During the May timetable collapse one year ago, we questioned GTR on their lack of route-trained drivers as early as 9th May 2018, and called on the ORR to intervene urgently in GTR on 6th May 2018. We also took the reason for GTR’s failure to the press on 20th May 2018 (the day of the timetable collapse) and continued to advocate for the truth to come out despite GTR’s attempts to suppress vital passenger information in that period.

When GTR’s own passengers can beat the press and even the government rail regulator to the truth – you know you have a problem.

[Update: on 31st May, one day after the publication of this blog and on the day of the Williams Rail Review deadline, the ORR confirmed GTR’s full £5 million fine.]

2. The NAO investigation into Peter Wilkinson is incomplete

Peter Wilkinson is the MD of Passenger Services, making him one of the most powerful civil servants at the Department for Transport. A Guardian expose in January 2017 triggered a National Audit Office investigation into his alleged conflict of interest regarding the award of the Thameslink Southern and Great Northern (TSGN) contract to GTR in 2014. In October of that year, we got hold of a copy of the NAO investigation report and published it on our website, here.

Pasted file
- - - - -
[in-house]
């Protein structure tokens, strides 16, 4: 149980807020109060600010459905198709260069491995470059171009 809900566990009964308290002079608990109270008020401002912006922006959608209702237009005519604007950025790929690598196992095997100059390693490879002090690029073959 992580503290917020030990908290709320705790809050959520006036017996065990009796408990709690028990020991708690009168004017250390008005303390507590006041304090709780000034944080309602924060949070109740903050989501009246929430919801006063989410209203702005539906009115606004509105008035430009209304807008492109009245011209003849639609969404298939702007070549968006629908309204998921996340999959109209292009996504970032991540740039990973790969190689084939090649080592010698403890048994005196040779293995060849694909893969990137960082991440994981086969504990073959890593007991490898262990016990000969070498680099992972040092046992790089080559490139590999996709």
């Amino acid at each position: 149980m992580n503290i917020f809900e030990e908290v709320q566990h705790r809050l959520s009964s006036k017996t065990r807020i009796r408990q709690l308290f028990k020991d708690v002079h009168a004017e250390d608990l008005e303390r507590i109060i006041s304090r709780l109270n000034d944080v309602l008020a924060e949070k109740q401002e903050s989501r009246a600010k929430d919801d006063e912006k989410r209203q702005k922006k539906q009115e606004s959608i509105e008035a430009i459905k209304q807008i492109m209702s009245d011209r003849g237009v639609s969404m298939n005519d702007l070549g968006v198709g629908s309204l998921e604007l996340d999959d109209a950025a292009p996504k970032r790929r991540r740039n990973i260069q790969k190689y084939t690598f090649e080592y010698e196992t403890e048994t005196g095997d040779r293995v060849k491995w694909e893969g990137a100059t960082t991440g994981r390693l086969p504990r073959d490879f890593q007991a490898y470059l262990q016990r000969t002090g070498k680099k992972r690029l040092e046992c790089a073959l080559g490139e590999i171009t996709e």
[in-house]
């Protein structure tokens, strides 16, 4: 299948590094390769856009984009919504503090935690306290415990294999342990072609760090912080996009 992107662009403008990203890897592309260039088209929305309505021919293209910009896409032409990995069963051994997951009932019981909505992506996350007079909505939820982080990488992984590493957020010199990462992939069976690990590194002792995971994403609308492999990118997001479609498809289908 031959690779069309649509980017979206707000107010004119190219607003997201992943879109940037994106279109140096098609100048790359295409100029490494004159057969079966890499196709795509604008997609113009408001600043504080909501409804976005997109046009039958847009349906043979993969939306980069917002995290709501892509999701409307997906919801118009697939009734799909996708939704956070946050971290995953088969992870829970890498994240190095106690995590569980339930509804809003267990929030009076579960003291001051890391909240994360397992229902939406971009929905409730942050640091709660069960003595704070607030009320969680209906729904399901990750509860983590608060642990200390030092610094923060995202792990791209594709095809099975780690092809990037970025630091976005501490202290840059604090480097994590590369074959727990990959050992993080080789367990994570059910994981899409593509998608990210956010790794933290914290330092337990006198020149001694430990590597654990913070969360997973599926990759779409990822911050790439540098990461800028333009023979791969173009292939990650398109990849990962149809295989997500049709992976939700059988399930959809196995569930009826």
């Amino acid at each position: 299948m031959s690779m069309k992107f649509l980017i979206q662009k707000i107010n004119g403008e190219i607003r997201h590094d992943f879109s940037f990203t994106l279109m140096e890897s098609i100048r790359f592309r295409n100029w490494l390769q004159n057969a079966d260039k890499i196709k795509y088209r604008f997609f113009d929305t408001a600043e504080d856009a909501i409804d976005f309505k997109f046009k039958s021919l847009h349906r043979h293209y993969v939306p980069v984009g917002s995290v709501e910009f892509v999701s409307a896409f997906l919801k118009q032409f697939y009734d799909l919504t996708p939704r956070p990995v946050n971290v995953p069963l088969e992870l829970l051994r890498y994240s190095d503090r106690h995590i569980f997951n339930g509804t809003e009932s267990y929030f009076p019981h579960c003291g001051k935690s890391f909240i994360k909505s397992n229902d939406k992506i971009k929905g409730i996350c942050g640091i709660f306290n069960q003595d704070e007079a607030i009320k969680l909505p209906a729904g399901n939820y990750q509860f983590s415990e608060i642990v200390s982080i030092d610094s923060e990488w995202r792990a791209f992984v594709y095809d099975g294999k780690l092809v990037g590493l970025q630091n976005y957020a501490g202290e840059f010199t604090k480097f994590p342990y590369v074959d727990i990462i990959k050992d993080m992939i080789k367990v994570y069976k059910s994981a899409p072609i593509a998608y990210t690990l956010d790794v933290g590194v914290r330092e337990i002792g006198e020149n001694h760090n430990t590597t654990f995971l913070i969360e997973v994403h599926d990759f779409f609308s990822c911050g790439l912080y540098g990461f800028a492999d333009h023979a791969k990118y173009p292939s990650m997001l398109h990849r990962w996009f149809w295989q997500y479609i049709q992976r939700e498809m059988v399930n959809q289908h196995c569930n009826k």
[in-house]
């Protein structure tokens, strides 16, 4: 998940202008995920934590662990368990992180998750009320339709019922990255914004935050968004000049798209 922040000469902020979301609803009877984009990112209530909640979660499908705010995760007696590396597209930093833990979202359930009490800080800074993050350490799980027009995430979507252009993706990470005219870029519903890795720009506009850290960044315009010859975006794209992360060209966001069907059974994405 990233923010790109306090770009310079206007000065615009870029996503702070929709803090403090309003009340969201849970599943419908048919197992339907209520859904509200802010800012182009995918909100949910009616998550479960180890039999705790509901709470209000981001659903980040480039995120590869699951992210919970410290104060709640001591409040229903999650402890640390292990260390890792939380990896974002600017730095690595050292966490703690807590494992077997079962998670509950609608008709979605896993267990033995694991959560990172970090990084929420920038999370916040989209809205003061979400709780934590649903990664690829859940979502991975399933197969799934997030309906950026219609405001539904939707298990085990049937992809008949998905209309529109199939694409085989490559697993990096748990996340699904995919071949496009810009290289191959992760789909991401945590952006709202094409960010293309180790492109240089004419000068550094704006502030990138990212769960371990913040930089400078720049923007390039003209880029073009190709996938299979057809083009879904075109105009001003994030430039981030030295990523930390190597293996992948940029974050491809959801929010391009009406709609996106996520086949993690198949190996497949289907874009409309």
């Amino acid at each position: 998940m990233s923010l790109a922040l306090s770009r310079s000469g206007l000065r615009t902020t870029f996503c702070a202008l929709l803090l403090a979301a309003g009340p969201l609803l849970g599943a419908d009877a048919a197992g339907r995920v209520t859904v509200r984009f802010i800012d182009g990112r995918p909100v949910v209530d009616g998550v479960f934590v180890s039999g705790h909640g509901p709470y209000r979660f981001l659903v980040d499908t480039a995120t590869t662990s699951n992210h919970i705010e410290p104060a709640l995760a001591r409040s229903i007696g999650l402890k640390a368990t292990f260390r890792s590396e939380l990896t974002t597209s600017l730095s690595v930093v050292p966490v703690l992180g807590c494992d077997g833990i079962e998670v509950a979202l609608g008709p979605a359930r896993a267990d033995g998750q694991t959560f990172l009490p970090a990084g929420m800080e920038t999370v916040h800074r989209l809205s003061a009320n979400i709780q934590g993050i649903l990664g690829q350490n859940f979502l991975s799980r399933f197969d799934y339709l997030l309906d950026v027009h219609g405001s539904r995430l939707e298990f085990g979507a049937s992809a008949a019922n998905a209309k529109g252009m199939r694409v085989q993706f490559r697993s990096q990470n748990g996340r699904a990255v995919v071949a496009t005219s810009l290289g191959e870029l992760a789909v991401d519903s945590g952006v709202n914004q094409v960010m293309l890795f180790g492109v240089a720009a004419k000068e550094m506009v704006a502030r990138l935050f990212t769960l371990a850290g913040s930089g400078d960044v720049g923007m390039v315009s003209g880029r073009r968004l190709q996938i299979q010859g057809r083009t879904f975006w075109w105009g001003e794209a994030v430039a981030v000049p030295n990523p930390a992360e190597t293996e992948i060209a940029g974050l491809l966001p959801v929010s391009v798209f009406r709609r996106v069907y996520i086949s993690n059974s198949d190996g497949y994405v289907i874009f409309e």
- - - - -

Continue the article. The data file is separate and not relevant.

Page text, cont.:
wilko

The NAO admitted finding ‘weaknesses’ in the Department for Transport’s controls for conflicts of interests in the civil service. However, they did not return to the topic, nor report the conclusion of their investigation into Peter Wilkinson’s alleged conflicts of interest in their January 2018 report on the TSGN franchise.

3. Crucial reports remain buried